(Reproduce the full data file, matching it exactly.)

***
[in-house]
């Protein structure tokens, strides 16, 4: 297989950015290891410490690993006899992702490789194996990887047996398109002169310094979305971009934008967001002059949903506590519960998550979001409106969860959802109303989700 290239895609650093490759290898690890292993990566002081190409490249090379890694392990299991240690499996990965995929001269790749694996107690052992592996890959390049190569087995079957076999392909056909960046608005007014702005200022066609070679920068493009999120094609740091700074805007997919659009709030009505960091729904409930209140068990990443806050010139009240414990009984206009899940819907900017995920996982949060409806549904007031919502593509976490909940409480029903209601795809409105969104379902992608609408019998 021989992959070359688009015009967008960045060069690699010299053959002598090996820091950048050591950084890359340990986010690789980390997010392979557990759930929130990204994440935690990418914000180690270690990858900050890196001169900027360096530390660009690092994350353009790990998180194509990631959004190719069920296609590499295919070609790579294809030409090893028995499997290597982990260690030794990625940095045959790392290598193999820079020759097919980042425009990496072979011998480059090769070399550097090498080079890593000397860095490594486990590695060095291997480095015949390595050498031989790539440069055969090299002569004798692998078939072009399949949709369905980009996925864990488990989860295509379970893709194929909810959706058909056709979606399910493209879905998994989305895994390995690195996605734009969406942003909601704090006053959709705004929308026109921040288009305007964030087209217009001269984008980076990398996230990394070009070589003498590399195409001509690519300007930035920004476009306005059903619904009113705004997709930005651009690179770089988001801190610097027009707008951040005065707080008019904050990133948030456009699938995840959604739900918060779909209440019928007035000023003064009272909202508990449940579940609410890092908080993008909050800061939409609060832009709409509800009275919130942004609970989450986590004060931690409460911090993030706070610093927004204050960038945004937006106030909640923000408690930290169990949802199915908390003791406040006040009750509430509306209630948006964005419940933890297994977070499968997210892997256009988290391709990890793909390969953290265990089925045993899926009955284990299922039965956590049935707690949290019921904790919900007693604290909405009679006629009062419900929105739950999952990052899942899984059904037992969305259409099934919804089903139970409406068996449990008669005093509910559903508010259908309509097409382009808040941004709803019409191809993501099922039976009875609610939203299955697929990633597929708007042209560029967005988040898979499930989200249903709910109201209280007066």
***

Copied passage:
[in-house]
């Protein structure tokens, strides 16, 4: 297989950015290891410490690993006899992702490789194996990887047996398109002169310094979305971009934008967001002059949903506590519960998550979001409106969860959802109303989700 290239895609650093490759290898690890292993990566002081190409490249090379890694392990299991240690499996990965995929001269790749694996107690052992592996890959390049190569087995079957076999392909056909960046608005007014702005200022066609070679920068493009999120094609740091700074805007997919659009709030009505960091729904409930209140068990990443806050010139009240414990009984206009899940819907900017995920996982949060409806549904007031919502593509976490909940409480029903209601795809409105969104379902992608609408019998 021989992959070359688009015009967008960045060069690699010299053959002598090996820091950048050591950084890359340990986010690789980390997010392979557990759930929130990204994440935690990418914000180690270690990858900050890196001169900027360096530390660009690092994350353009790990998180194509990631959004190719069920296609590499295919070609790579294809030409090893028995499997290597982990260690030794990625940095045959790392290598193999820079020759097919980042425009990496072979011998480059090769070399550097090498080079890593000397860095490594486990590695060095291997480095015949390595050498031989790539440069055969090299002569004798692998078939072009399949949709369905980009996925864990488990989860295509379970893709194929909810959706058909056709979606399910493209879905998994989305895994390995690195996605734009969406942003909601704090006053959709705004929308026109921040288009305007964030087209217009001269984008980076990398996230990394070009070589003498590399195409001509690519300007930035920004476009306005059903619904009113705004997709930005651009690179770089988001801190610097027009707008951040005065707080008019904050990133948030456009699938995840959604739900918060779909209440019928007035000023003064009272909202508990449940579940609410890092908080993008909050800061939409609060832009709409509800009275919130942004609970989450986590004060931690409460911090993030706070610093927004204050960038945004937006106030909640923000408690930290169990949802199915908390003791406040006040009750509430509306209630948006964005419940933890297994977070499968997210892997256009988290391709990890793909390969953290265990089925045993899926009955284990299922039965956590049935707690949290019921904790919900007693604290909405009679006629009062419900929105739950999952990052899942899984059904037992969305259409099934919804089903139970409406068996449990008669005093509910559903508010259908309509097409382009808040941004709803019409191809993501099922039976009875609610939203299955697929990633597929708007042209560029967005988040898979499930989200249903709910109201209280007066």